Anyway, the show launches Tuesday March 22nd and includes artists such as Hugo Moreno, Milton Melvin Croissant III, Petra Cortright and more. 25+ artists and I will be sharing the shit out of it the day it launches, so be sure to watch for it on social.
Another nice project on AFC‘s more or less near horizon is the SPRNG BRK benefit party and art sale. I know that one of the things you needed to make sure all your bases were covered was a spray booth for fake tans, and that wet t-shirts are involved, and that I’m not allowed to enter the ‘man boobs contest.’ In other words, it’s going to be a fun time. Tell us more!
Honestly, my only regret about our SPRNG BRK Benefit party is that I have not yet been able to enlist you in the man boob competition. Surely the glory and fame afforded to the winner must be a lure!
I’m still working on the spray tan booth—the logistics are a bit of a nightmare, but if I got Takeru Kobayashi to eat hot dogs at our 2012 wienerfest benefit (and yes, that did happen), you can be sure there will be something insane lined up. I mean, at the bare minimum, you get all the rum drinks you could possibly want inside Otto’s Shrunken Head—the famed Lower East Side Tiki Bar—plus entertainment for the evening. We’re calling those tickets “Basic Beaches“. For those who want their own private island—a seat at a booth—they will get all that, plus a work of art to take home with them.
Aside from all the party fanfare, though, we’re honoring Carol Cole, an artist, collector, feminist and philanthropist who has done more behind the scenes to help other artists, writers and cultural workers than almost anyone I know. She is one of those super-connector people Malcolm Gladwell talks about—she’s connected so many people I know, it’s hard to keep track. I think the big thing to know about Carol, though, is that she believes that the kind of raw, unfiltered creativity that artists throw out into the world is what needs to be nurtured. How to do that isn’t always easy in a world where people travel from art fair to art fair and expect an artist’s creative vision to come in a perfectly manufactured and editioned box. I know it sounds cheesy, but I do think that we understand ourselves and others better through creating, which is why it’s so important to honor the people who work so hard to support it.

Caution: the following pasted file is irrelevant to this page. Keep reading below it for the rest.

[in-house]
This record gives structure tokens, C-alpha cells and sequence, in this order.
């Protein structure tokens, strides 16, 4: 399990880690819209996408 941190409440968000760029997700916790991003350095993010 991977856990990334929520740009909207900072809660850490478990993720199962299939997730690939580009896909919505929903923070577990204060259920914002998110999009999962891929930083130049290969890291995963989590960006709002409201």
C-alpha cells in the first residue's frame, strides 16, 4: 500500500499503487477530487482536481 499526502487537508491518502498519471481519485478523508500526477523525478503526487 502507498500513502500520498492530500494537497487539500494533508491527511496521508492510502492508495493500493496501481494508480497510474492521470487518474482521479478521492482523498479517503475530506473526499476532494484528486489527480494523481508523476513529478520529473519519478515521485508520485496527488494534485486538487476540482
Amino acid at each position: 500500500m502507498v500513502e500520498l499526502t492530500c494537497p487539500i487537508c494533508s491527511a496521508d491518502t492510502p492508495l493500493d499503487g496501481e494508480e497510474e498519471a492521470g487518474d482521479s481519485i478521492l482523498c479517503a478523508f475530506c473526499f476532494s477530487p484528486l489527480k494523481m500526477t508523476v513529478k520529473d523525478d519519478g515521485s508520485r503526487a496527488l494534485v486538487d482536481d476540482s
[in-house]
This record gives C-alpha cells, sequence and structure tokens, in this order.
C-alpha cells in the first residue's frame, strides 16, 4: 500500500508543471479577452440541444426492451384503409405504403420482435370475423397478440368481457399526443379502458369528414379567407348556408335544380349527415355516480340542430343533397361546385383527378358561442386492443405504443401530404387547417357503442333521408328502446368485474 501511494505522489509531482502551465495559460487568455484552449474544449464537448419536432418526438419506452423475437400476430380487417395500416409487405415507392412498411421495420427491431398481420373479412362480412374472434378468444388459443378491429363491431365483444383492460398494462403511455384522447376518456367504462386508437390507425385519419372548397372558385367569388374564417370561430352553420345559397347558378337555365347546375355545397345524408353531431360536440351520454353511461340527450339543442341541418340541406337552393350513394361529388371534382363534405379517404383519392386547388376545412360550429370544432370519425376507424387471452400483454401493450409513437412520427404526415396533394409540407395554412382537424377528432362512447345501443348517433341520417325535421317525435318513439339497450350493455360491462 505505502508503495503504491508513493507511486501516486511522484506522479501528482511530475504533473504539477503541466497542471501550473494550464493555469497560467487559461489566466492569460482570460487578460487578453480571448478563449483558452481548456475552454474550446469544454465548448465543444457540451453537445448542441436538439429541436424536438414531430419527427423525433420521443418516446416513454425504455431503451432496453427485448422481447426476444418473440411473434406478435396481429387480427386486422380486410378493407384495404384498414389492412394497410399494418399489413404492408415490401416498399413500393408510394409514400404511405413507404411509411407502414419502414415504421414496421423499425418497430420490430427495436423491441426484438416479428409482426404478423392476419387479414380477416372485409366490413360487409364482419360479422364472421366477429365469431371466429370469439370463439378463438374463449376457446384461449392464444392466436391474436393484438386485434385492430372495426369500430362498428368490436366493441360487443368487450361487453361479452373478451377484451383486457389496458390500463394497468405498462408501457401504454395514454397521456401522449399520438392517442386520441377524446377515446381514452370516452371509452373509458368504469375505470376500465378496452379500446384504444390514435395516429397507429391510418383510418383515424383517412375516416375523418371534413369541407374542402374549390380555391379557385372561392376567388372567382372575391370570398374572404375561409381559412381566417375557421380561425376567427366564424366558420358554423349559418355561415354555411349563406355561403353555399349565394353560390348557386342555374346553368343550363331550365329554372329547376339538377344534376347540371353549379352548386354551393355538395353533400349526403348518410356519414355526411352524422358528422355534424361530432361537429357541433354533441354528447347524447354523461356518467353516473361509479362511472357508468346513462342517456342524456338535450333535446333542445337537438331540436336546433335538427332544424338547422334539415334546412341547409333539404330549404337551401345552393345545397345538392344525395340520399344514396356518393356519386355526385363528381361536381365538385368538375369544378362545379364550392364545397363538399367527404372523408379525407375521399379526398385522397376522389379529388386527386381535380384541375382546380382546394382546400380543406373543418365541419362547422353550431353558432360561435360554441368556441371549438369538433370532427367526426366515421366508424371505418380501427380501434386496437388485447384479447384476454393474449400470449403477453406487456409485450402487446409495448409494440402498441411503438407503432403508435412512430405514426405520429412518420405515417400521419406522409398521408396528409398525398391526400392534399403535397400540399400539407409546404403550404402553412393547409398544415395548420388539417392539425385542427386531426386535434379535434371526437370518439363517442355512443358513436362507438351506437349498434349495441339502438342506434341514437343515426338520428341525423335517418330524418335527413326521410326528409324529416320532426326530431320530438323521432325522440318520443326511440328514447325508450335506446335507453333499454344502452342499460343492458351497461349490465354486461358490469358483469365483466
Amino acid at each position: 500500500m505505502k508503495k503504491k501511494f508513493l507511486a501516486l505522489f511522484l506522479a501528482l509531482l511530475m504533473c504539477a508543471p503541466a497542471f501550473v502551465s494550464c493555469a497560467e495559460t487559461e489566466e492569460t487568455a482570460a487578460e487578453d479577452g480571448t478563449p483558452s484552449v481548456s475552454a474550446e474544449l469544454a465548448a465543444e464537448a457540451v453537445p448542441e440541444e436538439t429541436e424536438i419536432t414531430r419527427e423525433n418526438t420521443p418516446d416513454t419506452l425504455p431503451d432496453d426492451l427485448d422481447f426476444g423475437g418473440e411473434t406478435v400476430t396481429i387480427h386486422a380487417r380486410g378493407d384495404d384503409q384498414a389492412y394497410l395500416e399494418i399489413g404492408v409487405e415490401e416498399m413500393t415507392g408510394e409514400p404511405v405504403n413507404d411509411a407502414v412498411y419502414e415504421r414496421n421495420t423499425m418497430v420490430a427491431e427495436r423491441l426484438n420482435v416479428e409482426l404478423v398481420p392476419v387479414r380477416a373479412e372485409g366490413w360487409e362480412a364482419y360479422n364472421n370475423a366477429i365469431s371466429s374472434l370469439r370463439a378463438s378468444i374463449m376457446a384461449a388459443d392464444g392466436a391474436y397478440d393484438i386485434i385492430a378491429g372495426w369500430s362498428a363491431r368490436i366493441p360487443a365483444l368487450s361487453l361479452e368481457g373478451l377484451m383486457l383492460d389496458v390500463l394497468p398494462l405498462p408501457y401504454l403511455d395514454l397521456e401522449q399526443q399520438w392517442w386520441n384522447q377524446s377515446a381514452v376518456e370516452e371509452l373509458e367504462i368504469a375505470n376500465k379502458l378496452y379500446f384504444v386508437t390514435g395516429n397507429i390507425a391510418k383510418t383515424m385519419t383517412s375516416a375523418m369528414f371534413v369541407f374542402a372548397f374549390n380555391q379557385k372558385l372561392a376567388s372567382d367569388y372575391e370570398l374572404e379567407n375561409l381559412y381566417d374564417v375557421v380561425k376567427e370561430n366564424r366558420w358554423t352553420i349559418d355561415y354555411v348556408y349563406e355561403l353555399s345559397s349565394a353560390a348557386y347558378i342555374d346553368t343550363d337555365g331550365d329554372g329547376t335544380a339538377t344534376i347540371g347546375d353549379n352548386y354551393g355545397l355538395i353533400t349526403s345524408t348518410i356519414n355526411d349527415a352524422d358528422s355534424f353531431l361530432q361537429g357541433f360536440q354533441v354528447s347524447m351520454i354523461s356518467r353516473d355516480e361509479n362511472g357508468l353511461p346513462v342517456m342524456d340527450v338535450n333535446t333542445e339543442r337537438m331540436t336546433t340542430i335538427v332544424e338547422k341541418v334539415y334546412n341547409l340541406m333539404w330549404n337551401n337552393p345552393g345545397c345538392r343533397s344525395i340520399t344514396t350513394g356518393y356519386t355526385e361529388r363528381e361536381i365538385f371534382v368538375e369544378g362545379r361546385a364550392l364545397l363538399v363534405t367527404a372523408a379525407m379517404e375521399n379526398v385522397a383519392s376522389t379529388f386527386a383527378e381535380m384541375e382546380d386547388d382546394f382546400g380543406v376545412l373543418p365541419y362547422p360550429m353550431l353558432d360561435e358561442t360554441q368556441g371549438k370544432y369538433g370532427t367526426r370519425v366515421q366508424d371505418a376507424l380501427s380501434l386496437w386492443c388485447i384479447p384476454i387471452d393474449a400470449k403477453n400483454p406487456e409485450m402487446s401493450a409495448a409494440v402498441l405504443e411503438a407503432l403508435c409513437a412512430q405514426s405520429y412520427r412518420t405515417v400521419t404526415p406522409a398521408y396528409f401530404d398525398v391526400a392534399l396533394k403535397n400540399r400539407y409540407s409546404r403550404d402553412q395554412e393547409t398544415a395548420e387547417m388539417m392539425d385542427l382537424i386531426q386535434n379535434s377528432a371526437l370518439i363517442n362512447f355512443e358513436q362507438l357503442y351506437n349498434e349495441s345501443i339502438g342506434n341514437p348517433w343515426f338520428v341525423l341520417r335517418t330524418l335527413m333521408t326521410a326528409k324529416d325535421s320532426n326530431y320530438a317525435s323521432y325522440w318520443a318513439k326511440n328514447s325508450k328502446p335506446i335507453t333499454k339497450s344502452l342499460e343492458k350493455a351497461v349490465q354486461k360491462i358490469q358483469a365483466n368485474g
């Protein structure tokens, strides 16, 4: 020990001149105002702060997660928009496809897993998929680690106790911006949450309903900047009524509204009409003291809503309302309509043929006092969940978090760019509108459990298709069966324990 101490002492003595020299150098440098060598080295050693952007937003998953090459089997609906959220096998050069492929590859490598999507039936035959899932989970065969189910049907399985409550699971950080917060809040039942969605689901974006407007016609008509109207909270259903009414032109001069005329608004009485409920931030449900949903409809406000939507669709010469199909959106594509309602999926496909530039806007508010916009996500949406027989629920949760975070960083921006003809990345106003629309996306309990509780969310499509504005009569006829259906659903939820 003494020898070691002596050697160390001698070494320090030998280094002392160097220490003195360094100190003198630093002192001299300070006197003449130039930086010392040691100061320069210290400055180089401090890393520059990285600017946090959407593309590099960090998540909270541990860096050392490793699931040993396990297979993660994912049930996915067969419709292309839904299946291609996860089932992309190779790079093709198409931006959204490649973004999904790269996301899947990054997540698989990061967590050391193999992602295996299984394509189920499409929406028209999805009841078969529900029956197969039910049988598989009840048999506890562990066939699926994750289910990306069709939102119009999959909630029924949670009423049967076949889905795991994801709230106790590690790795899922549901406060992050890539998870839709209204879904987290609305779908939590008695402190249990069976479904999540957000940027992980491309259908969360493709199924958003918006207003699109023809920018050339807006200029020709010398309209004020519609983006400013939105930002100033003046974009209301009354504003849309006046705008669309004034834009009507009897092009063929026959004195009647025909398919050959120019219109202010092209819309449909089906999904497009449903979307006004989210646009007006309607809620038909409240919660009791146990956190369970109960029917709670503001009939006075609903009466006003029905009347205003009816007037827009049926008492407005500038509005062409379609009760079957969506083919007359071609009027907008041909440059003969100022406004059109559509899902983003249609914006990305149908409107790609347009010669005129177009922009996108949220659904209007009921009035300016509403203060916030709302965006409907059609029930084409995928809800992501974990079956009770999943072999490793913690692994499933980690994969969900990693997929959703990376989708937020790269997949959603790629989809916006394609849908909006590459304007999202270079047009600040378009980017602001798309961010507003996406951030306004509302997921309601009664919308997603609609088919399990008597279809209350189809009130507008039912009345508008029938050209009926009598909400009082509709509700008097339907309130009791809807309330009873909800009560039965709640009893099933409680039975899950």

You and I have talked a bit about the significance of artist-run initiatives, and how they seem to be much more than just minor curiosities or a fleeting fad. Are you planning to broaden that conversation through AFC in the coming months? What other big art-world discourses do you hope to dig further into this year?
We’re still working on how to best respond this, but the rise of artist-run galleries, not just in New York but around the country, is definitely more than a trend. If anything, it’s a movement that has arisen out the of the rise of social media, and thanks to our more nomadic existence because fewer of us are able to purchase property. These artist-run spaces often don’t have a life of more than three to five years, but they do give artists the ability to push back against the commercial demands of the art world. Within this world, artists aren’t doomed to think of their art only as precious commodities that have to be groomed and protected—they experiment, they can fail, they can do whatever the hell they want. And for artists, that’s essential.
What can we do as artists and art writers to make the presidential campaigns even more WTF?
If Vermin Supreme isn’t running a campaign he calls art, I’ll do it for him because his candidacy can only be described as art. For those who are unaware of the presidential candidate that came in fourth in New Hampshire recently, a look at his pink geocities-esque website will get you up to speed pretty quickly. An excerpt:
“In an election climate where candidates succeed by discouraging citizens from engaging in independent cognitive activity, repeat Candidate Vermin Love Supreme (the only bona-fide American Presidential Candidate to actually donate a living organ) has broken away from the rat pack.
“Whatever public office he’s seeking, Vermin’s participation in electoral forums raises the critical questions that your run-of-the-mill apparatchicks will necessarily ignore. But once raised, these issues have refused to die.
“Only through Vermin Supreme’s diligent campaigning over the years have certain questions and issues of policy come to the foreground, specifically: Dental Hygiene Law, Flying Monkey Public Safety Assurance Program, Time Travel Research Funding.”
He’s also promising every American citizen a pony. Who’s going to beat that?